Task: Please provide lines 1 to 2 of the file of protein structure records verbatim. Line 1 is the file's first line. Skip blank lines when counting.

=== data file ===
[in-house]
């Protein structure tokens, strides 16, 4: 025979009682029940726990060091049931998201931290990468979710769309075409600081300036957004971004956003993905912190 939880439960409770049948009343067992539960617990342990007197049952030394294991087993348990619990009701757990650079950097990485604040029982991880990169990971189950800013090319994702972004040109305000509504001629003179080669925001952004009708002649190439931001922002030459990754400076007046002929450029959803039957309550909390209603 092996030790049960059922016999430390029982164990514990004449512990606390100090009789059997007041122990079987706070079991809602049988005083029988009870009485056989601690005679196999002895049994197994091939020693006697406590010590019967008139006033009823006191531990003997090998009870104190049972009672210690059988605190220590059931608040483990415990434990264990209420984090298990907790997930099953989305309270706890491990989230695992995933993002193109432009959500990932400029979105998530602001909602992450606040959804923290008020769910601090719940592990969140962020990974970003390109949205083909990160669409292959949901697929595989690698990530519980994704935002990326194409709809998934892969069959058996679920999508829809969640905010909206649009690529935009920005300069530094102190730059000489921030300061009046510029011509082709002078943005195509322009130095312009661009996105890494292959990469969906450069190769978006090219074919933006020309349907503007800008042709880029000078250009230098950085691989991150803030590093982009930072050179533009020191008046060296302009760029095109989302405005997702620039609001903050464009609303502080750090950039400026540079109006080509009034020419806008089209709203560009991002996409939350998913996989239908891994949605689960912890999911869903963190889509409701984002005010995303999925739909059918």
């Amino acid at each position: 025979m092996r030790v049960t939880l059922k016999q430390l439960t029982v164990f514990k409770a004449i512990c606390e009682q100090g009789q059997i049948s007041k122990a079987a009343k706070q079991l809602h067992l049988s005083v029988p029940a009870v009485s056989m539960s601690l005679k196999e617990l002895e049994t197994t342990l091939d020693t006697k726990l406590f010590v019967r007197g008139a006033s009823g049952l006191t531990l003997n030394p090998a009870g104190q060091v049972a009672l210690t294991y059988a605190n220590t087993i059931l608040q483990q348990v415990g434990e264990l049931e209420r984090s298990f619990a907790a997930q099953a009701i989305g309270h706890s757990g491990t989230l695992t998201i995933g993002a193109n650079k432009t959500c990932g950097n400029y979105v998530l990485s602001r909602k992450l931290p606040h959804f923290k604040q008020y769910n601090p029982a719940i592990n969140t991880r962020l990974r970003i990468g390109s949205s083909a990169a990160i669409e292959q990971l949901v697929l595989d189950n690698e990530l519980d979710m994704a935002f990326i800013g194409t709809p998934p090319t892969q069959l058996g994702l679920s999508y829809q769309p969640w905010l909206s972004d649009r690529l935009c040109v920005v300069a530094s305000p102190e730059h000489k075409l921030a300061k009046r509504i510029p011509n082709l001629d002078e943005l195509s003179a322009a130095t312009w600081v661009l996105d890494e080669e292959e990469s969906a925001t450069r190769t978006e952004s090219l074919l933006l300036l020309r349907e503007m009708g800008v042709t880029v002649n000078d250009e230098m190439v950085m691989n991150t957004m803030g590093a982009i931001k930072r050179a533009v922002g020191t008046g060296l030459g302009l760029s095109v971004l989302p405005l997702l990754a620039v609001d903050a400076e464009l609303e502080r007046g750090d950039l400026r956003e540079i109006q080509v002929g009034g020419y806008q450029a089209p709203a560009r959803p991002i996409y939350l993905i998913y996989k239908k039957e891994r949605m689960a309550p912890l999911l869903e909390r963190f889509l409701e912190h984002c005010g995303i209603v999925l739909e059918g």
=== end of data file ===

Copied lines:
[in-house]
């Protein structure tokens, strides 16, 4: 025979009682029940726990060091049931998201931290990468979710769309075409600081300036957004971004956003993905912190 939880439960409770049948009343067992539960617990342990007197049952030394294991087993348990619990009701757990650079950097990485604040029982991880990169990971189950800013090319994702972004040109305000509504001629003179080669925001952004009708002649190439931001922002030459990754400076007046002929450029959803039957309550909390209603 092996030790049960059922016999430390029982164990514990004449512990606390100090009789059997007041122990079987706070079991809602049988005083029988009870009485056989601690005679196999002895049994197994091939020693006697406590010590019967008139006033009823006191531990003997090998009870104190049972009672210690059988605190220590059931608040483990415990434990264990209420984090298990907790997930099953989305309270706890491990989230695992995933993002193109432009959500990932400029979105998530602001909602992450606040959804923290008020769910601090719940592990969140962020990974970003390109949205083909990160669409292959949901697929595989690698990530519980994704935002990326194409709809998934892969069959058996679920999508829809969640905010909206649009690529935009920005300069530094102190730059000489921030300061009046510029011509082709002078943005195509322009130095312009661009996105890494292959990469969906450069190769978006090219074919933006020309349907503007800008042709880029000078250009230098950085691989991150803030590093982009930072050179533009020191008046060296302009760029095109989302405005997702620039609001903050464009609303502080750090950039400026540079109006080509009034020419806008089209709203560009991002996409939350998913996989239908891994949605689960912890999911869903963190889509409701984002005010995303999925739909059918």